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Awards / Grants

The Frederick R. Selch Award

The Frederick R. Selch Award, named for an important collector of American musical instruments who was a founding member and second president of AMIS, was established in 2004 to honor the best student paper presented at an annual meeting of the Society. Papers will be judged by a committee appointed by the President, which may include members of the Board of Governors, the program committee, or additional persons: a prize is awarded at their discretion. The prize will consist of $250 and a certificate. The first prize was awarded at the 2005 Annual Meeting.

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2024 RecipienT

Abigail Byrd

The 2024 winner of the Frederick R. Selch Award in Abigail Byrd, for her paper "The String Instrument Industry and the Triple Bottom Line."

Previous Recipients

Receipient Name
Wesley Somers
"The Jarana as Baroque Guitar: A Neocolonial Claiming of Jarocho Instrument-Making Traditions."
Francis Lapointe
“George Hooper Mead: One of Canada’s First Instrument Makers, 1827–1851”
Dominik Ukolov
“Historical Instruments in Virtual Acoustic Environments: A Framework for the Generation of Interactive Acoustic Objects and Multimodal Organological Datasets”
Julin Lee
“Sounds of Futuristic Nostalgia: The Cultural Legacy of Blade Runner and the Yamaha CS-80.”
Saskia Maxwell Keller
“The Side-Saddle Seating Position and Its Relationship to the Popularization of the Cello Endpin during the Victorian Era”
Jimena Palacis Uribe
“The Brass Bands of Santiago Chazumba in Oaxaca, México: A Historical Reconstruction”
Charles Pardoe
“Reconstructing ‘the Kindian Lute’: An Invitation”
Núria Bonet
Plymouth University, “Mechanised Shawms: Comparing the Development of the Tenora, Suona and Jangsaenap”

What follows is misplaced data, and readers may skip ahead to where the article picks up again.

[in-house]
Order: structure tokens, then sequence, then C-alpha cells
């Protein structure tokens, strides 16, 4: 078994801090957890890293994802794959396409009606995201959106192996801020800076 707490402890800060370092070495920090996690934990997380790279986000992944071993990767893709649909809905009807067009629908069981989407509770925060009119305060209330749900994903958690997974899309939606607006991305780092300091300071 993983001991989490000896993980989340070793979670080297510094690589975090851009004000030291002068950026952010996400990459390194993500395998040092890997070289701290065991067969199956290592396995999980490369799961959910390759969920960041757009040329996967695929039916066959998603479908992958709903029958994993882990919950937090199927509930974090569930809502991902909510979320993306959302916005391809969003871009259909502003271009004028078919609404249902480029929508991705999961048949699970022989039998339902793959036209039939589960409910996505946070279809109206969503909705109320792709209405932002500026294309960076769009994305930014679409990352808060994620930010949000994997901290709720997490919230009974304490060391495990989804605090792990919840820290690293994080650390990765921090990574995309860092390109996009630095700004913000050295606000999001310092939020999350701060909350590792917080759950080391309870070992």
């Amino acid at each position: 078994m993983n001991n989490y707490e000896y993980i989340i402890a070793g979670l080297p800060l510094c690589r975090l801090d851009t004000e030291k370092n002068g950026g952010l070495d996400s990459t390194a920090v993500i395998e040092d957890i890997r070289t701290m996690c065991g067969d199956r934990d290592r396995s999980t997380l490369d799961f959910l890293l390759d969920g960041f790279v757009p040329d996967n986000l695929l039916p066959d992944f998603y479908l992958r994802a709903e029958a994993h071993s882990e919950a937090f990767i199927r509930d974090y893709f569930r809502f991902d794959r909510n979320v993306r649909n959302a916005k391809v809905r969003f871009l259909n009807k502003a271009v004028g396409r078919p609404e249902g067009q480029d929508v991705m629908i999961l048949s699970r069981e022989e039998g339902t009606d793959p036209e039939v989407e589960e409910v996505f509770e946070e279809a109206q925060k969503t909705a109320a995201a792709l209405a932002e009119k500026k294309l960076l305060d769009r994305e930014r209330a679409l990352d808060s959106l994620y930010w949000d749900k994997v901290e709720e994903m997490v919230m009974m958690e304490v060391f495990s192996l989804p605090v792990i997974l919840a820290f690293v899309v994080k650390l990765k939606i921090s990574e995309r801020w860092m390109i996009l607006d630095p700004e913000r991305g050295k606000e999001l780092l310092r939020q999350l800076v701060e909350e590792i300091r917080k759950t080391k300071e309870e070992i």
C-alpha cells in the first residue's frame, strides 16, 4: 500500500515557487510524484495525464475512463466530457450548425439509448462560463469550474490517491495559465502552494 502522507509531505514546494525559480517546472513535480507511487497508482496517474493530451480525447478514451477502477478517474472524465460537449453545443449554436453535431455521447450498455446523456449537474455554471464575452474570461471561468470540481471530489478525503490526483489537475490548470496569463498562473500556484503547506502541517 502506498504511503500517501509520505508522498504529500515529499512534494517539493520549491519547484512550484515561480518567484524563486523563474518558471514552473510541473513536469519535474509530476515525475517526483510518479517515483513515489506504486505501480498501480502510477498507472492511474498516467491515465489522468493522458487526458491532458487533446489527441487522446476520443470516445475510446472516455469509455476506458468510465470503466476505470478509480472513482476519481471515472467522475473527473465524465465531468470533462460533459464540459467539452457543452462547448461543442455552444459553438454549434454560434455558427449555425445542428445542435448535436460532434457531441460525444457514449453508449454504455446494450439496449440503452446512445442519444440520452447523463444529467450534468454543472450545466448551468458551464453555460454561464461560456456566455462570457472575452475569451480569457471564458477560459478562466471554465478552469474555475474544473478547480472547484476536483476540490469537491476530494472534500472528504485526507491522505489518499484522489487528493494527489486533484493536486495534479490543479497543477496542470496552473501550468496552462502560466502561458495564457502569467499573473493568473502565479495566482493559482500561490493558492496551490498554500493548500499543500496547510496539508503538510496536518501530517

Jonathan Santa Maria Bouquet
University of Edinburgh, “Self-Destructive Elements in the Construction of Guitars in the 19th Century"
Diane Oliva
Harvard University, "Toward a History of Walking-Stick Violins"
Emily Peppers
University of Edinburgh, "An Untold Story: Private Instrument Collections and Music-Making in Sixteenth-Century France"
Jayme Kurland
Arizona State University, "A Narrow Escape from Nazi Europe: Mark Brunswick and His Work with the National Committee for Refugee Musicians, 1938-1943"
Olga Sutkowska
Universität der Kunste Berlin, “The Art of Tibiae: A Music-Archaeological Case Study of an Instrument from Late Antiquity"
Melanie Piddocke
"Which Lempp? Identifying Instruments by Friedrich and Martin Lempp of Vienna"
Karen Loomis
"What Happened to This Broken Harp? An Early Gaelic Harp with a Story to Tell"
Lisa Norman
"Early natural horns in the Edinburgh University Collection of Historic Instruments and other collections: An organological investigation"
Hannes Vereecke
“The Geometrical Documentation of Historical Musical Instruments”
Eugenia Mitroulia
“The Saxotromba: Fact or Fiction”
Edmond Johnson
“Who’s Playing the Player Piano—and Can the Talking Machine Sing?: Shifting Perceptions of Musical Agency in Mechanical Instruments, 1890-1910”
Mauricio Molina
"In quattuor lignis; Reconstructing the History, Timbre and Performance Practice of Medieval Iberian Square Frame Drum"
Sunni Fass
"Cultural Resonance: Musical Instruments as Material Culture"
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